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  • Stephanie Horn

Keeping Reading Comprehension Fun!

When I start working with a new student, especially a younger student, I always leave time at the end of sessions to read with them. I have a large collection of picture books with rich vocabulary that I pull from. Yes, I'm reading fun books to them, but I'm having my students do so much more each time.


Before we even start to read the book, we talk about the cover. They show me the title, the author and illustrator. Sometimes we talk about what an author and illustrator are and how they're different. If a book has an award on it, we talk about that as well. From looking at the cover, I ask my students to predict what will happen in the book. I purposely use words they will eventually see in school as well as on standardized tests. The more exposure to high level academic vocabulary, the better! Sometimes, we make a hypothesis about the book. We talk about how our educated guess comes from what we can see on the cover, as well as information we already know.


As we read, I stop to ask what words mean. I encourage my students to stop me when they hear a word they don't know, or aren't sure of. I point out and explain that some words mean different things depending on how they are used. This means, we might know a word in one context, but not another. I will even model looking words up to show that we don't know everything, and asking is never the wrong thing to do. I want my students questioning their books and the words around them.


As we continue on, I ask about the characters in the story, where the story is taking place, and what time the story is taking place. Some of these questions are easy to answer, some are not. When the conflict of the story starts to happen, I help my students identify what the problem is, and why it is problem. As this is not always stated directly, it can be hard for students to identify. It gets even harder when there are multiple problems and they need to identify the one main problem. To help with this, I use colored page flags and have my students flag the different elements of the story. After reading the entire story, they go back through their flags and retell the story. At that point, I help them identify what the main problem was, and which were side problems. They love to do this! If the book takes multiple days to read, they go back over the story elements we've already identified prior to starting back.


All of this helps my students to develop their reading comprehension skills and prepares them for higher level academic challenges. Just because a student can't independently read a book, does not mean they aren't ready to work those advanced comprehension skills. Don't hesitate to use higher level academic vocabulary with your younger readers. They will need that vocabulary as they continue through school and the world. Increase their knowledge and increase their curiosity.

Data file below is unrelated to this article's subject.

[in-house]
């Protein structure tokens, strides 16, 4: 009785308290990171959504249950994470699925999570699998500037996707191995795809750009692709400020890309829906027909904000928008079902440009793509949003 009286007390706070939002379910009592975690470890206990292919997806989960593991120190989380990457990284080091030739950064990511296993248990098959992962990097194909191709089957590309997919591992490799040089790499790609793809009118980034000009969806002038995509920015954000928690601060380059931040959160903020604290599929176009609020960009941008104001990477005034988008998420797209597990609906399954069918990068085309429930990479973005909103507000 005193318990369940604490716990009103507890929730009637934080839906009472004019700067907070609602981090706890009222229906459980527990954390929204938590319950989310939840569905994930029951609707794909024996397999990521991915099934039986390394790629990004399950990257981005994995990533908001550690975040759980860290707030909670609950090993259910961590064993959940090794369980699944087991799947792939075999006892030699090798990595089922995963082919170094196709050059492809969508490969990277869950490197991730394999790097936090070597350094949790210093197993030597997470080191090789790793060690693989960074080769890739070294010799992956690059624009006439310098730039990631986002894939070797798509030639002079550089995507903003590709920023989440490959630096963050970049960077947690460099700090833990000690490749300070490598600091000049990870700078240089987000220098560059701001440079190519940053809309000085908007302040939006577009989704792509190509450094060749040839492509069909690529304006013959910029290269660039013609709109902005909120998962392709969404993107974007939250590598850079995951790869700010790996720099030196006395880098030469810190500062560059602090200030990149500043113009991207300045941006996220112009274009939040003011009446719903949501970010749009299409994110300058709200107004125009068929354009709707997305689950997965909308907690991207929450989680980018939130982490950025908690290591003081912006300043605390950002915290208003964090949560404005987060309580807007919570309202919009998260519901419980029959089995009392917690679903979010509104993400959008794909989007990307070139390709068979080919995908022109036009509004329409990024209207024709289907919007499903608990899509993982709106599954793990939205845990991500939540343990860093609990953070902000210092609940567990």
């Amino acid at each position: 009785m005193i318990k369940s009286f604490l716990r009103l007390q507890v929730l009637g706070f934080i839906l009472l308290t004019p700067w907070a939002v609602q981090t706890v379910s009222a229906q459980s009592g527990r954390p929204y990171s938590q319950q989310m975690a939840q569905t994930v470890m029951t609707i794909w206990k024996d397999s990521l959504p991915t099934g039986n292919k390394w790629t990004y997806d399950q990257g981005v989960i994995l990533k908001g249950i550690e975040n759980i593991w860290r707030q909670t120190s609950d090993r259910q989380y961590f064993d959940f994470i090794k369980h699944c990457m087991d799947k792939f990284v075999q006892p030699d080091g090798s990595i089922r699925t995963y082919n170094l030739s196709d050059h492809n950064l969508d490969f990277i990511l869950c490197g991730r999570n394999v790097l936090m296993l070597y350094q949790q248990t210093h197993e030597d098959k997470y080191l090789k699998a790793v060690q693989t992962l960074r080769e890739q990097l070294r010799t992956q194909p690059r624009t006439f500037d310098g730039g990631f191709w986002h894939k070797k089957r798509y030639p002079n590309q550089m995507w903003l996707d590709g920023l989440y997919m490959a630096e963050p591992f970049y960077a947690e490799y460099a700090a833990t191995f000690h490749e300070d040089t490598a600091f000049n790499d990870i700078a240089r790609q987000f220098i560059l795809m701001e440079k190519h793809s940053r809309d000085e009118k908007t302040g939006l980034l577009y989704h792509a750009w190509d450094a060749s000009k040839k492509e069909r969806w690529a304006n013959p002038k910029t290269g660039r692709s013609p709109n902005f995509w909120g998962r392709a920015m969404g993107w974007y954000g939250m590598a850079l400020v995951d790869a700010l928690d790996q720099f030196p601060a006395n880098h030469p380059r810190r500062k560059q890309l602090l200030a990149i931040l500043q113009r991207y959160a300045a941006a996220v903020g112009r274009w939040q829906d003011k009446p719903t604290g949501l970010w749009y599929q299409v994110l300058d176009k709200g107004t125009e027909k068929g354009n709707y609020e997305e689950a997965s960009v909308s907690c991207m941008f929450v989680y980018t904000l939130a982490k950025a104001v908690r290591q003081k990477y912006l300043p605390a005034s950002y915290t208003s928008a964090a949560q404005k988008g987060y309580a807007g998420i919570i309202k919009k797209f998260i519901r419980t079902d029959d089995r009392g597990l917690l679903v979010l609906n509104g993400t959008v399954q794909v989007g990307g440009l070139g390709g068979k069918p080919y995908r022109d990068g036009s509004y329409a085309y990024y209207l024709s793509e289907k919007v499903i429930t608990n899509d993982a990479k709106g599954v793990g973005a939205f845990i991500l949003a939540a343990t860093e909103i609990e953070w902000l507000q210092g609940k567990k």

A final perk to finishing my sessions with reading a story, is many of my students will work really hard so they have extra story time. And then I continue to have them work for me, without realizing it.


Here are some of my favorite books to read to students:


Aunt Isabel Tells a Good One, by Kate Duke

I love this book because it an aunt telling her niece a story. The elements of the story are laid out very explicitly as the story is told. This story helps introduce story elements to students.












Two Bad Ants, by Chris Van Allsburg

This is a cute book about ants looking for sugar and getting into trouble.



















Doctor DeSoto, by William Steig

My students always love this book! It showcases a mouse out smarting a fox, while still helping everyone that he can. There are parts of the story that aren't explicitly stated, which gives good opportunities to discuss what is implied.












The Red Book, by Barbara Lehman

The Red Book has no words in it, but still contains a very vivid story. I love using books with no words, and having my students find all the story elements in the pictures. My younger students love that they can read the book to me, because it's reading through pictures.








Mouse Around, by Pat Schories

This is another book with no words, but a very good story line. There is even more included in the pictures of Mouse Around for students to find while telling the story. Many times, when we go back through this book, students find something else that they missed.









A Stranger in the Clearing, by Vikki Lynn Smith

This is a sweet book with lots of information about animals you'll find in the woods. I especially love the included extra information about Piebald Deer.

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